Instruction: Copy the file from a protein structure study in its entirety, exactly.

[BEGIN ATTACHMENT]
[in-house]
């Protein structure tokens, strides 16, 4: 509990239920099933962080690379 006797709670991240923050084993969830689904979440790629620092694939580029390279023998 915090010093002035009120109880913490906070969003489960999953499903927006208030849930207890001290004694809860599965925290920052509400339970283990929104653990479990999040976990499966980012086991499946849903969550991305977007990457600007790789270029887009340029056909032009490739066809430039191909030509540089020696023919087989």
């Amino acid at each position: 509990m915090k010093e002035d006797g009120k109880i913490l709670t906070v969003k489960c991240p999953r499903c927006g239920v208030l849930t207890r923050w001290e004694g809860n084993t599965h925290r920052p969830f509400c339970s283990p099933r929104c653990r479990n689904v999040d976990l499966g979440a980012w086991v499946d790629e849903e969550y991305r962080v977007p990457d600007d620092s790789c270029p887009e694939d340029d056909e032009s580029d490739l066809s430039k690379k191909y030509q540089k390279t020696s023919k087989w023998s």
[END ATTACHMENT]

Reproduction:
[in-house]
């Protein structure tokens, strides 16, 4: 509990239920099933962080690379 006797709670991240923050084993969830689904979440790629620092694939580029390279023998 915090010093002035009120109880913490906070969003489960999953499903927006208030849930207890001290004694809860599965925290920052509400339970283990929104653990479990999040976990499966980012086991499946849903969550991305977007990457600007790789270029887009340029056909032009490739066809430039191909030509540089020696023919087989």
């Amino acid at each position: 509990m915090k010093e002035d006797g009120k109880i913490l709670t906070v969003k489960c991240p999953r499903c927006g239920v208030l849930t207890r923050w001290e004694g809860n084993t599965h925290r920052p969830f509400c339970s283990p099933r929104c653990r479990n689904v999040d976990l499966g979440a980012w086991v499946d790629e849903e969550y991305r962080v977007p990457d600007d620092s790789c270029p887009e694939d340029d056909e032009s580029d490739l066809s430039k690379k191909y030509q540089k390279t020696s023919k087989w023998s």